Reading the window sticker on the gorgeous new Audi A5 Cabriolet quickly awakened my class consciousness from its light sleep.

The fact that the base price of $44,100 was a bit out of my price range was enough to remind me of my proletarian lot in life. But when I saw that Audi, by loading up the test car with every option save the diamond-studded space probe launcher, had bloated the final price to $56,525, I began to question my career path as well. I began to think that if I had taken a job on Wall Street instead of becoming a newspaper schlub, maybe I could afford one of these beauties.

And the new-for-2010 A5 Cabriolet is a beautiful automobile. The proportions, the sculpting are lovely business. And the fact that the interior styling and build quality are also superb just embellishes this Mona Lisa on wheels.

Driving the new convertible was as pleasurable as looking at it. The perforated black leather driver's seat (which contrasted nicely with the perforated gray cloth headliner) was supportive and afforded an excellent driving position. The instruments and controls were readily accessible.

Engine performance was good, and the steering and braking were right on the money. The car cornered athletically on a suspension as taut as its styling, and yet the ride was quite comfortable. Wind and road noise tried to get in, but the bouncer denied them admission.

The Cabriolet is, in short, as good at highway cruising as it is on the twisty back roads leading to your vacation chalet in the Poconos.

The newly arrived A5 Cabriolet is a replacement for the A4 Cabriolet. The reason for putting the soft top on the A5 instead of the A4 is simple enough: It was cheaper to fashion a convertible from the A5 coupe than it would have been to modify the body of the A4 sedan.

The A5 Cabriolet is powered by a direct-injected, 2-liter turbocharged four that appears in various states of tune in cars built by Audi and it corporate cousin, Volkswagen. Its output ranges from 200 horsepower in the Volkswagen GTI to 265 in the Audi TTS. The A5 version is rated at 211, and develops good torque, so it is quite adequate in this car.

In addition to being ever so willing, this engine is a real smoothy by four-cylinder standards. While most fours wouldn't be at home in a luxury car, I think this one is.

Although the coupe version of the A5 can be obtained with a six-speed manual (and a base price of as little as $36,000), the soft-top is available only with a six-speed automatic.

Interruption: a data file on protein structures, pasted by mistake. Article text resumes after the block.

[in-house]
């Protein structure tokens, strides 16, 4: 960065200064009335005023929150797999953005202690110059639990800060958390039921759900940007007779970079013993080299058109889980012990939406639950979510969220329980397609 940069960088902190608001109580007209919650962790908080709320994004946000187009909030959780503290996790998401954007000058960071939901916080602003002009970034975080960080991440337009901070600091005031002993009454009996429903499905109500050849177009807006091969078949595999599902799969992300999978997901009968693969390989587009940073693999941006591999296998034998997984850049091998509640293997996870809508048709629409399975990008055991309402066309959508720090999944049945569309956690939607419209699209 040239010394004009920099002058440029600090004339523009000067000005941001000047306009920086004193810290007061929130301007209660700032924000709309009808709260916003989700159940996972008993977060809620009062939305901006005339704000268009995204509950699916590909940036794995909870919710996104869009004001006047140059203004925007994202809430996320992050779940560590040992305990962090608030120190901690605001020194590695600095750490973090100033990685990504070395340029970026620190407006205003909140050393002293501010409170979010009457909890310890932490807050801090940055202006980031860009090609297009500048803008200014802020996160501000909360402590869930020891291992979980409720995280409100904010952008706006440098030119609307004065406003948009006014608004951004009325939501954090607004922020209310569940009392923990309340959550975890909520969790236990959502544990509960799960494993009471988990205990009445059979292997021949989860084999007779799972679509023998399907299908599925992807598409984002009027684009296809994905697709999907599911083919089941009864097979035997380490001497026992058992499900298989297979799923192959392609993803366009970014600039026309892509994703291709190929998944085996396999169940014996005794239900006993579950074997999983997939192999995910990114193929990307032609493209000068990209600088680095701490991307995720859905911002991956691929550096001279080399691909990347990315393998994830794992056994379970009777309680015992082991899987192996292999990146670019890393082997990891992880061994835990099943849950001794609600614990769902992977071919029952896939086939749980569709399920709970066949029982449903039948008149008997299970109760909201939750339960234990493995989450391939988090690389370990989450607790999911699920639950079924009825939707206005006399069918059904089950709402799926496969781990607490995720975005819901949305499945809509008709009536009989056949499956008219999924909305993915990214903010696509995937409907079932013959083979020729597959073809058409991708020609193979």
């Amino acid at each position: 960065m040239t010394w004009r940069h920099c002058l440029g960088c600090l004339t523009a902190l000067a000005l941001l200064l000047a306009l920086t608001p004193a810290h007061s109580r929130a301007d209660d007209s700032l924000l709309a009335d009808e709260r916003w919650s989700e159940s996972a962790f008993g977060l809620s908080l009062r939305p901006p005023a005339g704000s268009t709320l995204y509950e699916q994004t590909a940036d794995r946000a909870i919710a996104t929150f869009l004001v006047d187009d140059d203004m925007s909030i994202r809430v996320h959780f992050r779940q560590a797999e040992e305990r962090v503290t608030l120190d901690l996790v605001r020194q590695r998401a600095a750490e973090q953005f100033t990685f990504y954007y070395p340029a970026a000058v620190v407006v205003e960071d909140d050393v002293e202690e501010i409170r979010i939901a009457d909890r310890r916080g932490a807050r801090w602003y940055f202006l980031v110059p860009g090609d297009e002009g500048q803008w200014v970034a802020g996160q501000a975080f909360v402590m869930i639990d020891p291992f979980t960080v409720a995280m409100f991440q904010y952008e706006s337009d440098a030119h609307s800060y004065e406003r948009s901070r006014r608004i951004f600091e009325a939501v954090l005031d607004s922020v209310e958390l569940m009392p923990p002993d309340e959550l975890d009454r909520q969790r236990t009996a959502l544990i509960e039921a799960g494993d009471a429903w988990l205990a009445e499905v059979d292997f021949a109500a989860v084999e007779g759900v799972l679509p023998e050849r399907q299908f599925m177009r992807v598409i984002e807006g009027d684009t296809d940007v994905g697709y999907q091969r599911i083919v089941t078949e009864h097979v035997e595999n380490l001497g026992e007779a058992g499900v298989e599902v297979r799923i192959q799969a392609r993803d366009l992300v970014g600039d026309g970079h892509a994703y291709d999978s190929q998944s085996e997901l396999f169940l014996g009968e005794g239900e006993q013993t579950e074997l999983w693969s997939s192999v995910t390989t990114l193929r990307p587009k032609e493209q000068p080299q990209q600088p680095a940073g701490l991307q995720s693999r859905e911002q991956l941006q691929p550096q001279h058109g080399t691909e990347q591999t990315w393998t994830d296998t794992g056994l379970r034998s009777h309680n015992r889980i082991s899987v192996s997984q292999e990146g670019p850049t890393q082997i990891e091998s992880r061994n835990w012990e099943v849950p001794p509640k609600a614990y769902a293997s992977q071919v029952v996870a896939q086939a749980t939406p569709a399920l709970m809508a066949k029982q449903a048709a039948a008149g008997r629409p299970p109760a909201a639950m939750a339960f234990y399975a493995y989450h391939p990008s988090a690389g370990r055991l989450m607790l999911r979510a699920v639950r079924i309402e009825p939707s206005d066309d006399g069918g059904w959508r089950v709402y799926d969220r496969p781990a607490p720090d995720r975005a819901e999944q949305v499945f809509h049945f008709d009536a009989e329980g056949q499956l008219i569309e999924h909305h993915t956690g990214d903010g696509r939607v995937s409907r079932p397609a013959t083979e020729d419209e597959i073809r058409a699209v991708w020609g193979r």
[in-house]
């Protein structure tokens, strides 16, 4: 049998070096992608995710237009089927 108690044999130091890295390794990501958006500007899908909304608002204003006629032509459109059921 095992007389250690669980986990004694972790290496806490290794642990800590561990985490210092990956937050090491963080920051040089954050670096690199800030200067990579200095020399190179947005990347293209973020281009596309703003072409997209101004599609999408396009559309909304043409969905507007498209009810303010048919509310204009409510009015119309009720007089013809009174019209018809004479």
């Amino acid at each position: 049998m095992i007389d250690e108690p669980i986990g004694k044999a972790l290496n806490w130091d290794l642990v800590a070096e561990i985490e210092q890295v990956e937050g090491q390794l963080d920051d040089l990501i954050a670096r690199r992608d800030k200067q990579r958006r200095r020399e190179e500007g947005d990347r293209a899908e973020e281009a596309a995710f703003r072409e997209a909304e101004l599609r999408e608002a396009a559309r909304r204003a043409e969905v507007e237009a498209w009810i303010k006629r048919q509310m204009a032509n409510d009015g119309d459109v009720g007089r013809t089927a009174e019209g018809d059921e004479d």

The Cabriolet is offered either with front-drive or the Quattro all-wheel-drive system I found in the test car. The Quattro system makes the A5 more sure-footed in aggressive cornering situations and, of course, in the snow. (I wished I still had the A5 test car during last weekend's 23.2-inch snowfall. The front-drive Chevy Aveo I was driving at the time didn't get me stuck on the byways of Mount Airy, but it didn't get through as easily as the A5 would have.)

Although it's not exactly ragtop weather, this guy does look good with the top down. Taking it down requires just 15 seconds, while putting it up takes 17. When it's down, it occupies only 2 cubic feet of a 13-cubic-foot trunk.

The A5 Cabriolet (which hasn't been crash-rated yet) comes with a closetful of safety gear, ranging from all the usual air-bag suspects to automatically triggered rollover protection.

The standard equipment list for the A5 Cabriolet is extensive, as is the warranty. The latter includes a four year/50,000 mile bumper to bumper guarantee, as well as free first scheduled maintenance and roadside assistance.

The car's EPA ratings of 20 m.p.g. city and 26 highway are pretty decent by luxury-car standards.


2010 Audi A5 2.0 Quattro Cabriolet

Base price: $44,100.

As tested: $56,525 (inc. shipping).

Standard equipment: 2-liter engine, six-speed automatic gearbox, all-wheel-drive, and a full luxury litany ranging from leather seats to automatic rollover protection.

Options: Where to start? There's the Prestige Package ($8,300), Comfort ($2,400), and Driver's Assist ($900).

Fuel economy: 20 m.p.g. city and 26 highway.

Engine performance: Lively.

Handling: Excellent.

Styling: Dynamite.

Warranty: Four years/ 50,000 miles bumper to bumper.

The Ben Key: Four Bens, excellent; Three Bens,

good; Two Bens, fair;

One Ben, poor.